Cumberbatch doesn’t think – he just does, because it’s his nature, dawg.

Which leaves one character to make The Point: Spock.  To pop back into TDK for a second, Morgan Freeman’s character describes a course of action as just plain wrong, and makes a personal moral decision.

That’s ok, because the decision is grounded in Freeman’s character, in one man who may or may not be right.  And it comes against a backdrop in which everyone has had his or her say.

Because these issues are by their nature extremely complex.

But when Spock makes The Point – that a course of action is morally wrong, as he puts it, he’s doing so against a vacuum – his is the only real voice.  Further, because it’s Spock, he’s coming from a position of more or less pure logic, not emotion.  Yes, we’re playing by the rules of the story-game.

When he makes a point, it’s not an opinion, it’s the right answer.

And that’s not right.


But then again, maybe that’s the point after all – there’s a trend in cinema post-TDK to make things relevant, to engage with the darkness of modern life rather than stick to pure escapism.

Maybe the pointed, topical stuff is just another homage to a tv show no one thought would outlive the 60s.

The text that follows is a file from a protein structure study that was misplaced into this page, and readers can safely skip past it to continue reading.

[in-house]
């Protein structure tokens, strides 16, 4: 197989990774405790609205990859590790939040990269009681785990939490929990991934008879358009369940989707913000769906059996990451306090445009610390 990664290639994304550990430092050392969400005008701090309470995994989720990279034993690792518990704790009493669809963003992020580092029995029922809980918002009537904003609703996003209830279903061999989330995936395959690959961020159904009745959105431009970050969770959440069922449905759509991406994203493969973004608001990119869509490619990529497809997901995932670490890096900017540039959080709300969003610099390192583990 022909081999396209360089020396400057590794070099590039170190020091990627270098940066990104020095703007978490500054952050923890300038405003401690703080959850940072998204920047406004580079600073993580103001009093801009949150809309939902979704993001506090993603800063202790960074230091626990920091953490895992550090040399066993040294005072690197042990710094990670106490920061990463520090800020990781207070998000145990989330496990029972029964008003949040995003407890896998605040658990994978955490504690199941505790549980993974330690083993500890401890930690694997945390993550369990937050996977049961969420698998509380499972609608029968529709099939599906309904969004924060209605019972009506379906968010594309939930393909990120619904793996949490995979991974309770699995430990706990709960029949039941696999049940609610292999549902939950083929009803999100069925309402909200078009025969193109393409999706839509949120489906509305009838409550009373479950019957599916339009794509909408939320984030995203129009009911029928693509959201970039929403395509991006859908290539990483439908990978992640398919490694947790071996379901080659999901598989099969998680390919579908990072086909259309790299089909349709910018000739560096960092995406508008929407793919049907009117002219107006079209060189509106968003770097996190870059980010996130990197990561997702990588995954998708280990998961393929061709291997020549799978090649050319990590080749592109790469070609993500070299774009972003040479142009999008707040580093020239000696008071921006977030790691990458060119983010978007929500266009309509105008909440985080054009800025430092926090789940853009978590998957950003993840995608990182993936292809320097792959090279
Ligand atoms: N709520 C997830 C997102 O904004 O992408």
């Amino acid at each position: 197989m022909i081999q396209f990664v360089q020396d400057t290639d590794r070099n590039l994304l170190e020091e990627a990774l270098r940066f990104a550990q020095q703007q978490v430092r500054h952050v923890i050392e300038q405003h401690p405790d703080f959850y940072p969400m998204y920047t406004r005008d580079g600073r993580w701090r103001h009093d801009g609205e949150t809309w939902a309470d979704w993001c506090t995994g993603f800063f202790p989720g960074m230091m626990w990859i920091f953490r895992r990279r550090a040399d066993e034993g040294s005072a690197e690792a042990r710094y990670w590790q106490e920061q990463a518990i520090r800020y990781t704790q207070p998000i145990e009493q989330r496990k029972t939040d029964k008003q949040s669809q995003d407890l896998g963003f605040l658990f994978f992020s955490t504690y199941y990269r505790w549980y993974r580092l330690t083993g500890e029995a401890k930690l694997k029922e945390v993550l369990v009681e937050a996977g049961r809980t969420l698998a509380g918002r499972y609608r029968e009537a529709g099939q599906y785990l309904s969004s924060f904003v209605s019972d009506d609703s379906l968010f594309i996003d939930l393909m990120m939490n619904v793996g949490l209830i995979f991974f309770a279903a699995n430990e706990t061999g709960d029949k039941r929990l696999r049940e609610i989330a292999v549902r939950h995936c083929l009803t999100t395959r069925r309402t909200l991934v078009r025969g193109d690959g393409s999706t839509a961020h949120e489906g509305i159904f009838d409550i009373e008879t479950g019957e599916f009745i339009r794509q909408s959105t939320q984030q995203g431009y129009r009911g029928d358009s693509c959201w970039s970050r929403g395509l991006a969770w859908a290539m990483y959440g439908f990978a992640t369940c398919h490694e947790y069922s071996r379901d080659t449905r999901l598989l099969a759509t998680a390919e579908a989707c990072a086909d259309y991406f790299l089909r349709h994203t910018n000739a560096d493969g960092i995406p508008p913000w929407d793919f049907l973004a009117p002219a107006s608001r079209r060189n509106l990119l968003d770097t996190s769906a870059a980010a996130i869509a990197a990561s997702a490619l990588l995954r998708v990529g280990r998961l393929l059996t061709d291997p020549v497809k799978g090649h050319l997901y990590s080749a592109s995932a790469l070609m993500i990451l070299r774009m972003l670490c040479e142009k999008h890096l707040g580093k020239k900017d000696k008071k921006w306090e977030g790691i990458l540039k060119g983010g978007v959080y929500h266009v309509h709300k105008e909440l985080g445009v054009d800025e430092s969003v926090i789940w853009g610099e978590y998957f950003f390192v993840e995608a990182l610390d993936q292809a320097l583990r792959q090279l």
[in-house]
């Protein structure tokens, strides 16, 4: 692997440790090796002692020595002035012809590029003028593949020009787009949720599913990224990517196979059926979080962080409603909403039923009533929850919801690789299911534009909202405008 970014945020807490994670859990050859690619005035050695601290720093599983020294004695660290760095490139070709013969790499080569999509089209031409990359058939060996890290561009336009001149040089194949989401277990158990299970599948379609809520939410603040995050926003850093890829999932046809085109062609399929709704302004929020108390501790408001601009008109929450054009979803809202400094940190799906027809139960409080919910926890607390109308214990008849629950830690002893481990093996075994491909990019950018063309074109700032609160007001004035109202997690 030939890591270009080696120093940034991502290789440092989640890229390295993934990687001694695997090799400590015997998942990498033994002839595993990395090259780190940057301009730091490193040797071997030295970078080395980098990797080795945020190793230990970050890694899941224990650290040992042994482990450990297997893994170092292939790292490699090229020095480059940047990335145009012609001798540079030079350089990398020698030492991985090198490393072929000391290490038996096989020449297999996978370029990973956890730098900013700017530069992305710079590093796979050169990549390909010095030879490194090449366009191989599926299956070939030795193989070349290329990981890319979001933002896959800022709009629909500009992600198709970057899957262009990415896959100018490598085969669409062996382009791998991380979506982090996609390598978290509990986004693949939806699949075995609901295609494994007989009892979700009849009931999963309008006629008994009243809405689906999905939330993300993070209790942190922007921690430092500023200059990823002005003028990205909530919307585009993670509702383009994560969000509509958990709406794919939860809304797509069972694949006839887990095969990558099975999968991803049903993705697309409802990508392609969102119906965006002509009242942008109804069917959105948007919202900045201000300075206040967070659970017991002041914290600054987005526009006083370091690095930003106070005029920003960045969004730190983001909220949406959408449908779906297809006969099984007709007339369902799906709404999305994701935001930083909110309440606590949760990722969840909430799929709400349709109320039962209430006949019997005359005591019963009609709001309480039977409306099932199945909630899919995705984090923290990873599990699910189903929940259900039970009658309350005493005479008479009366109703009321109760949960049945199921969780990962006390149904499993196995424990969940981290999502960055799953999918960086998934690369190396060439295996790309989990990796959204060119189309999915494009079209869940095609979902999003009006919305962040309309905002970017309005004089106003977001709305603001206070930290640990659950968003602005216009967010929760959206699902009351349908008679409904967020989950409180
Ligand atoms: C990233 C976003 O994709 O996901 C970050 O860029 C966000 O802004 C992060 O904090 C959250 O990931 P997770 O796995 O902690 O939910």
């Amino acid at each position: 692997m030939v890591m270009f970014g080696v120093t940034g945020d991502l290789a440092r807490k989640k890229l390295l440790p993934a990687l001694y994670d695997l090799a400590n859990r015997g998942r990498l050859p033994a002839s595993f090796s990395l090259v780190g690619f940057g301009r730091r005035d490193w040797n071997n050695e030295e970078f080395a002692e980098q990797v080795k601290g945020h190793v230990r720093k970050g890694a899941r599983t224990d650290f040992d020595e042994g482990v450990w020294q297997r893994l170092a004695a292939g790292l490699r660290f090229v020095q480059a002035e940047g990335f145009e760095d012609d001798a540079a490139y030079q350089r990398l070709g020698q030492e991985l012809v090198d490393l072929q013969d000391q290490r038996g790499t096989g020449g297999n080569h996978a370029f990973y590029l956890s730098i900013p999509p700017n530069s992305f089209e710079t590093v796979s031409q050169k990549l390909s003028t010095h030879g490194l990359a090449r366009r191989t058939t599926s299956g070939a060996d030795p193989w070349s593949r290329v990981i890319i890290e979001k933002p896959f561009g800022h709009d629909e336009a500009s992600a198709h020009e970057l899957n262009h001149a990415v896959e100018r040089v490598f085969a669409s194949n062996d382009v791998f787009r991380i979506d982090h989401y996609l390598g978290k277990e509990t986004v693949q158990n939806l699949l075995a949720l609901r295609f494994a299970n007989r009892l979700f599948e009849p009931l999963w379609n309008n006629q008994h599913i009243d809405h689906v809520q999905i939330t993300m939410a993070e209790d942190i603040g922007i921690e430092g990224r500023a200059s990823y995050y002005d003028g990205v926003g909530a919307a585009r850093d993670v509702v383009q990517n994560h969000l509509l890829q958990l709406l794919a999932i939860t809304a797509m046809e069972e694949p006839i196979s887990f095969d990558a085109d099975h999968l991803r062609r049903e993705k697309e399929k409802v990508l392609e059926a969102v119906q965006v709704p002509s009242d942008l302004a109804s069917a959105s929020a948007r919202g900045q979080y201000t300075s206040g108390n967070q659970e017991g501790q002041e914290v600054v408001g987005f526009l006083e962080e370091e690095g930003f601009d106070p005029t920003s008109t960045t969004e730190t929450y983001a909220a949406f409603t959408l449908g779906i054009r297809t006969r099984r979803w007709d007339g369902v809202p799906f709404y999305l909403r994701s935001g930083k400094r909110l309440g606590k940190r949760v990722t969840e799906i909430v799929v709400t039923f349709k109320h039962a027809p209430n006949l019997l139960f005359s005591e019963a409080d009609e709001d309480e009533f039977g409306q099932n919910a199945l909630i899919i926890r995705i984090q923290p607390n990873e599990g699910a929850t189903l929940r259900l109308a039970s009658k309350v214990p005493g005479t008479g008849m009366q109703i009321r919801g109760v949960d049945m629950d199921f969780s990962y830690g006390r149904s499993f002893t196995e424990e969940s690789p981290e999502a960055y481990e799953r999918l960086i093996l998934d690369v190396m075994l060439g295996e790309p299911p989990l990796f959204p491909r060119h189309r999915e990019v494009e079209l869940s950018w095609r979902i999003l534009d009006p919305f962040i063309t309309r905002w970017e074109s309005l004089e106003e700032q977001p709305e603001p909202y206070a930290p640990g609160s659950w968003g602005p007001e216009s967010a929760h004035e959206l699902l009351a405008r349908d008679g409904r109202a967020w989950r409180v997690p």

By the end of the film they’ve dipped a toe in some darker, topical areas, resolved them and headed straight out of the pool.  The film ends where you might expect it to – on the brink of adventure, the sense of optimism restored:

Mission accomplished.

What’s In A Name?

A boring title can sink a film – a dull albatross round the neck that reeks of self-consciousness and lack of faith.  A boring title says nothing so much as ‘we have no ideas, but we don’t much care.’

Who is Aaron Cross?  An angry bystander name of Aaron?  A vengeful priest?   What if nominative determinism doesn’t apply?  Did you care to find out?  Universal didn’t risk an estimated $125m on that question and instead called their film The Bourne Legacy.

Who is Alex Cross?  Do you know?  Do you care to find out?  The tagline for the film says “Don’t Ever Cross Alex Cross”.   Do you still care to find out?

Well roughly $35m has been bet on you wanting to find out.  Did you know that the character has appeared in two previous films?  Morgan Freeman played him in 1997’s Kiss The Girls and Along Came A Spider (2001).  This time round it’s Tyler Perry in the now eponymous role.

What about Jack Reacher?  Or Jack Ryan?

Or John Carter (although he deserves a post all of his own).

The Bourne Legacy had a vested interest in maintaining links with the previous trilogy, a byword for quality actioner.  The film poster utilised an eye-catching, if mildly disingenuous, shuttering technique that slightly obscured star Jeremy Renner’s face.  At a casual glance you’d be forgiven for assuming it was Matt Damon again.

Alex Cross and Jack Ryan, however, represent reboots of pre-existing characters, clean slates.

Tom Clancy’s Jack Ryan first appeared onscreen in The Hunt For Red October (1990), in which he was played by Alec Baldwin as a slightly gawky CIA analyst.  Ryan has since been portrayed by Harrison Ford in Patriot Games (1992) and Clear And Present Danger (1994) as a more straightforward action-oriented character.  Then there was The Sum Of All Fears (2002), in which Ben Affleck did for Jack Ryan what George Clooney did for Batman.